Daliah Lavi, ’60s spy femme fatale, dies

Daliah Lavi, right, chats with Dean Martin during filming of TheSilencers

Daliah Lavi, who co-starred in the 1967 Casino Royale spoof as well as The Silencers, has died at 74, according to an obituary posted by The Hollywood Reporter.

Lavi also appeared in Some Girls Do and The Spy With the Cold Nose.

In 1966’s The Silencers, Lavi played Tina, a character actually in the first Matt Helm novel, Death of a Citizen.

While the movie was done as a spoof, the basic dynamic was retained from the serious original story. Helm thinks Tina is on his side when she’s really working for the other.

The ’66 movie, starring Dean Martin, took the basic plots of two serious Donald Hamilton novels and went in an outlandish direction.

Lavi’s career extended from the 1950s into the late 1990s. She was born in Palestine. The former actress died May 3 in Asheville, North Carolina, according to an obit published by the Asheville Citizen-Times.

That obit says her “funeral and interment will take place in her native Israel.”

Have No Fear, Bond is Here: 50 Years of Casino Royale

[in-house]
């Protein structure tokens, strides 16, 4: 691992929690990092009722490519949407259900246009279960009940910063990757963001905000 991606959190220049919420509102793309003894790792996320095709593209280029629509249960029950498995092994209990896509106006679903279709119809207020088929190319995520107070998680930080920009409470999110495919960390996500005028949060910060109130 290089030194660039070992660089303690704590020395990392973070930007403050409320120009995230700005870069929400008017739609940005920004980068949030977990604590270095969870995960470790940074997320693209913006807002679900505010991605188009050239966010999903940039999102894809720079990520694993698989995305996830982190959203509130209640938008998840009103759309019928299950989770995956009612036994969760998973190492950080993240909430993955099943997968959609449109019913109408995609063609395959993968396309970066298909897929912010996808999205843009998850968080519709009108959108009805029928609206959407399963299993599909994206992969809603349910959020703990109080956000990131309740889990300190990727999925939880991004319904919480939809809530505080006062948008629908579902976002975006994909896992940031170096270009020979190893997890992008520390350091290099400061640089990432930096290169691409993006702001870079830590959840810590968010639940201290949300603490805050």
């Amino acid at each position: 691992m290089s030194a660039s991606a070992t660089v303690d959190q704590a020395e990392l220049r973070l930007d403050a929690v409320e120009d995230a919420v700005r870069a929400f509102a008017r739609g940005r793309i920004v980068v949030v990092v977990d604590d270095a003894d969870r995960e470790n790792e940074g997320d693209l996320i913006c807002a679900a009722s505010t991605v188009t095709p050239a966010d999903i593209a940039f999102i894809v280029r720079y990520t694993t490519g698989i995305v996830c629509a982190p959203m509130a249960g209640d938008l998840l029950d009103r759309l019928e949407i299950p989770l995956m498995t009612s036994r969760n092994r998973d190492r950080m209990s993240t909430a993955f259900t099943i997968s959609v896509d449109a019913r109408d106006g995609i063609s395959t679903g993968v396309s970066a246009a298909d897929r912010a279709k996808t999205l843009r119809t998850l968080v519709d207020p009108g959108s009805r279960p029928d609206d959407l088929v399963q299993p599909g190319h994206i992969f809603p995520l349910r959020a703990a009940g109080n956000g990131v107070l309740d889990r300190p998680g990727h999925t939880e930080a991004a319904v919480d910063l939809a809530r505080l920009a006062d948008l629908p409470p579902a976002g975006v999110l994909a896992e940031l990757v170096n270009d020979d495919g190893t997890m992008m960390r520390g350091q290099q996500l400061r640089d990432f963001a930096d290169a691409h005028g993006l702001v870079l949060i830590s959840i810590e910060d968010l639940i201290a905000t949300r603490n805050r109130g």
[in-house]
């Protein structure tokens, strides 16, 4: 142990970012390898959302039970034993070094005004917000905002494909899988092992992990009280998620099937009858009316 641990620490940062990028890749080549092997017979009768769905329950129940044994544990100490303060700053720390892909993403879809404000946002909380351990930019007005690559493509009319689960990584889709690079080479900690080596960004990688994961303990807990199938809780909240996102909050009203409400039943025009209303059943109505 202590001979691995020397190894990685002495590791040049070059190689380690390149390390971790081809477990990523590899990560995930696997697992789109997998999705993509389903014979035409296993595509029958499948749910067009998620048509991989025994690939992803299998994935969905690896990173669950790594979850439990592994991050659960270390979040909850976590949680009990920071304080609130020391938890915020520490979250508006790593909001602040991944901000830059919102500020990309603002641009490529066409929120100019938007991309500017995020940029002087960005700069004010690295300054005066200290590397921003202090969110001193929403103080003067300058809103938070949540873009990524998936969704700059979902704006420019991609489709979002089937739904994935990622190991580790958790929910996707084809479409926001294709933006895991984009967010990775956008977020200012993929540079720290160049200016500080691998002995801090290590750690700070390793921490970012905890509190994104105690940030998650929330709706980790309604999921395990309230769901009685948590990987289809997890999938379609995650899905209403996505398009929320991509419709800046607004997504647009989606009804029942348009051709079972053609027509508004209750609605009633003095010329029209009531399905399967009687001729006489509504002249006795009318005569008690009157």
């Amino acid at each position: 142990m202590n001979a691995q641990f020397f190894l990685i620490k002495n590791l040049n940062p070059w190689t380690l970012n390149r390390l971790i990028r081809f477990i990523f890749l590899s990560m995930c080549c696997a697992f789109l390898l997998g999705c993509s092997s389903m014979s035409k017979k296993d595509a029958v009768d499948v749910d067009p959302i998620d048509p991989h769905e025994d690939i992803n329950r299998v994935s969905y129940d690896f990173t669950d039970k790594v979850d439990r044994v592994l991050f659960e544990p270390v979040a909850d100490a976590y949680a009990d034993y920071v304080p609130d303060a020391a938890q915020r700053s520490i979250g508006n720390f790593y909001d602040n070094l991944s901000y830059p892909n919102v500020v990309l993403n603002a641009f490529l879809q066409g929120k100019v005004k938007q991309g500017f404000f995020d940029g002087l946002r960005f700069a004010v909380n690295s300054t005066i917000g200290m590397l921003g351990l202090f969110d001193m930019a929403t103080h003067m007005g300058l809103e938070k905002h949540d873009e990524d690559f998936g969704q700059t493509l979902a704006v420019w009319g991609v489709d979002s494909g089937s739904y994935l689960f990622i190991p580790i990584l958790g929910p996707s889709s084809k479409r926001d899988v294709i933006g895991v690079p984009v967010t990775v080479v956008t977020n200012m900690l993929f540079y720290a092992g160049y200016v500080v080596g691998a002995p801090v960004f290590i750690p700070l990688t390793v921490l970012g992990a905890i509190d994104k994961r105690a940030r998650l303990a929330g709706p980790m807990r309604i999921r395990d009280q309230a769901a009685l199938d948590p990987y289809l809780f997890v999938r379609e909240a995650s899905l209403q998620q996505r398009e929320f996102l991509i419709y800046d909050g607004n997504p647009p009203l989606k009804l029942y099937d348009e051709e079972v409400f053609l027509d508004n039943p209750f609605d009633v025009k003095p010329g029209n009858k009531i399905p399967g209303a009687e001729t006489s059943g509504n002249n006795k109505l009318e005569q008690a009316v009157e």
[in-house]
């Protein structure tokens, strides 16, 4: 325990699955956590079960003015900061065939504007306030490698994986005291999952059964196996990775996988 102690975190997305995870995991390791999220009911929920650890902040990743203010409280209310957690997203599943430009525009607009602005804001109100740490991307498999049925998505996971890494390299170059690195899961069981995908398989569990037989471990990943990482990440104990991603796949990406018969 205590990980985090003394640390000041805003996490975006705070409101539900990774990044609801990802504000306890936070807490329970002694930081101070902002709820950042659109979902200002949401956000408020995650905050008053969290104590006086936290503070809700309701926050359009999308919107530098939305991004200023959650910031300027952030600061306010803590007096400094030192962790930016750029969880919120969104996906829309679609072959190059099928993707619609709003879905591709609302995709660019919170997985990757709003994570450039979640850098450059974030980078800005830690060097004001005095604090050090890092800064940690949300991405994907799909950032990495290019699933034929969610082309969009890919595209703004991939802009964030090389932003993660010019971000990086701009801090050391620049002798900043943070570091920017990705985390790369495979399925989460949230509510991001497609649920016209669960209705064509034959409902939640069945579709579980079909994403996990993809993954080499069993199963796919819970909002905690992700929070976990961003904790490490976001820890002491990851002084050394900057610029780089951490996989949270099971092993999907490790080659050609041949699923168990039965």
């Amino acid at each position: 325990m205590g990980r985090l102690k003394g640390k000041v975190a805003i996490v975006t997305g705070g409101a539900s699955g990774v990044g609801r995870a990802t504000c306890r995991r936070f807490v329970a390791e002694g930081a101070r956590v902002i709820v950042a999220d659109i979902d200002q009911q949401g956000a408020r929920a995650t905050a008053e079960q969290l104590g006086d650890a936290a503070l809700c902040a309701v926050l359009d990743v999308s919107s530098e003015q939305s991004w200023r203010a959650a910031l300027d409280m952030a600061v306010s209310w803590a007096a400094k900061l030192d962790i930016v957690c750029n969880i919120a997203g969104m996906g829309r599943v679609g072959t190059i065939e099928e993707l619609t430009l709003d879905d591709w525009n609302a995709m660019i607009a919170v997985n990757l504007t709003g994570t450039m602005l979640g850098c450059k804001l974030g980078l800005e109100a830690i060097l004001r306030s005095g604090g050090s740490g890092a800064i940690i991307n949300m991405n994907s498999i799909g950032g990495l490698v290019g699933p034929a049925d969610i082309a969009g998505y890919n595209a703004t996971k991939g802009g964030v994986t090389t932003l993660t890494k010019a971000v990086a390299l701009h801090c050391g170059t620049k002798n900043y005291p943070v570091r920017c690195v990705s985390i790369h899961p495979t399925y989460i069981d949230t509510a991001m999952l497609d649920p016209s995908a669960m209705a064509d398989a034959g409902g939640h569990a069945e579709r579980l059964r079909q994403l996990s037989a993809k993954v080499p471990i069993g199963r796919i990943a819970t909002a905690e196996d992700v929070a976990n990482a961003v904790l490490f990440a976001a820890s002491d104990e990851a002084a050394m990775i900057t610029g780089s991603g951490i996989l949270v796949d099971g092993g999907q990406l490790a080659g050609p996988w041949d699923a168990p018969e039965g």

Poster for Charles K. Feldman's 1967 version of Casino Royale

Poster for Charles K. Feldman’s 1967 version of Casino Royale

By Nicolás Suszczyk, Guest Writer

It was a day of 2002 when my father bought me a VHS tape of the 1967 satirical version of Casino Royale, then the only film tied to Ian Fleming’s much different book that initiated the literary saga of James Bond.

That video had no subtitles in Spanish, and by then my English knowledge was good but not good enough to understand a movie. If the film’s plot was already confusing, misguided and in many aspects “incomplete,” just imagine a 12-year-old boy trying to get something out of it, barely understanding a few words and having not read the novel.

Strangely enough, I was fascinated by the movie. I still am.